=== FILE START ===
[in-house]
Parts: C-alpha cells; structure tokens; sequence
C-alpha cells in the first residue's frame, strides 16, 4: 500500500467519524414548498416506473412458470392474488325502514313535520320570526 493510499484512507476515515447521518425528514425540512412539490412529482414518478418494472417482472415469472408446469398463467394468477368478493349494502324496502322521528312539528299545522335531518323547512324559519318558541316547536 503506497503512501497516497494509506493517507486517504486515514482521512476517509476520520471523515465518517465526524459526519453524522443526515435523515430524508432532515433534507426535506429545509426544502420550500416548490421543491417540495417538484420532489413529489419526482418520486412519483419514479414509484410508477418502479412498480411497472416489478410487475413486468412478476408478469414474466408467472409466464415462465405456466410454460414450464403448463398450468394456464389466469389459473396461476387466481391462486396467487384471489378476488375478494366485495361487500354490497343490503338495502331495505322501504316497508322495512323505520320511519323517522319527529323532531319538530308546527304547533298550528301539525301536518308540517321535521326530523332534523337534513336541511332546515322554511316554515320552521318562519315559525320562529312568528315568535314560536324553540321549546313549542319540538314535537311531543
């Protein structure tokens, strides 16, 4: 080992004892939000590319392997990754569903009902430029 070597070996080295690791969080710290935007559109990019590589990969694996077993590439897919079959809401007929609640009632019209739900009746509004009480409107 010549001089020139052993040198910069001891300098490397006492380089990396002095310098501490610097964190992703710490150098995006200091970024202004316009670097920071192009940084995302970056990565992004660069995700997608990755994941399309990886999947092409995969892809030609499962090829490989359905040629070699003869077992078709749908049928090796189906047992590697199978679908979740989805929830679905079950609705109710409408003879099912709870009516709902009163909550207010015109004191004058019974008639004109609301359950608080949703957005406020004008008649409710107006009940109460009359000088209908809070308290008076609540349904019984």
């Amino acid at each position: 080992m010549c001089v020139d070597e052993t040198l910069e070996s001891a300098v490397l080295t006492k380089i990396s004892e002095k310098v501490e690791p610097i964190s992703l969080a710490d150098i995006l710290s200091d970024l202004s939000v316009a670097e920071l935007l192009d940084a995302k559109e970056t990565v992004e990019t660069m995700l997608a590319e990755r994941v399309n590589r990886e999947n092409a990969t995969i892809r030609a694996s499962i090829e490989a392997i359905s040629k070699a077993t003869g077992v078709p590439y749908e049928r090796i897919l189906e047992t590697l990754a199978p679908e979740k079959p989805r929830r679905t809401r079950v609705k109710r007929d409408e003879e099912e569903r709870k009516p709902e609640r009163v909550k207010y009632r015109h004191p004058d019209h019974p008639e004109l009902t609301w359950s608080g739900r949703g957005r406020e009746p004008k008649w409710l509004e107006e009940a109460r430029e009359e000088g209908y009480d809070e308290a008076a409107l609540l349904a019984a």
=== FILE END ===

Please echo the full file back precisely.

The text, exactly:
[in-house]
Parts: C-alpha cells; structure tokens; sequence
C-alpha cells in the first residue's frame, strides 16, 4: 500500500467519524414548498416506473412458470392474488325502514313535520320570526 493510499484512507476515515447521518425528514425540512412539490412529482414518478418494472417482472415469472408446469398463467394468477368478493349494502324496502322521528312539528299545522335531518323547512324559519318558541316547536 503506497503512501497516497494509506493517507486517504486515514482521512476517509476520520471523515465518517465526524459526519453524522443526515435523515430524508432532515433534507426535506429545509426544502420550500416548490421543491417540495417538484420532489413529489419526482418520486412519483419514479414509484410508477418502479412498480411497472416489478410487475413486468412478476408478469414474466408467472409466464415462465405456466410454460414450464403448463398450468394456464389466469389459473396461476387466481391462486396467487384471489378476488375478494366485495361487500354490497343490503338495502331495505322501504316497508322495512323505520320511519323517522319527529323532531319538530308546527304547533298550528301539525301536518308540517321535521326530523332534523337534513336541511332546515322554511316554515320552521318562519315559525320562529312568528315568535314560536324553540321549546313549542319540538314535537311531543
């Protein structure tokens, strides 16, 4: 080992004892939000590319392997990754569903009902430029 070597070996080295690791969080710290935007559109990019590589990969694996077993590439897919079959809401007929609640009632019209739900009746509004009480409107 010549001089020139052993040198910069001891300098490397006492380089990396002095310098501490610097964190992703710490150098995006200091970024202004316009670097920071192009940084995302970056990565992004660069995700997608990755994941399309990886999947092409995969892809030609499962090829490989359905040629070699003869077992078709749908049928090796189906047992590697199978679908979740989805929830679905079950609705109710409408003879099912709870009516709902009163909550207010015109004191004058019974008639004109609301359950608080949703957005406020004008008649409710107006009940109460009359000088209908809070308290008076609540349904019984």
């Amino acid at each position: 080992m010549c001089v020139d070597e052993t040198l910069e070996s001891a300098v490397l080295t006492k380089i990396s004892e002095k310098v501490e690791p610097i964190s992703l969080a710490d150098i995006l710290s200091d970024l202004s939000v316009a670097e920071l935007l192009d940084a995302k559109e970056t990565v992004e990019t660069m995700l997608a590319e990755r994941v399309n590589r990886e999947n092409a990969t995969i892809r030609a694996s499962i090829e490989a392997i359905s040629k070699a077993t003869g077992v078709p590439y749908e049928r090796i897919l189906e047992t590697l990754a199978p679908e979740k079959p989805r929830r679905t809401r079950v609705k109710r007929d409408e003879e099912e569903r709870k009516p709902e609640r009163v909550k207010y009632r015109h004191p004058d019209h019974p008639e004109l009902t609301w359950s608080g739900r949703g957005r406020e009746p004008k008649w409710l509004e107006e009940a109460r430029e009359e000088g209908y009480d809070e308290a008076a409107l609540l349904a019984a």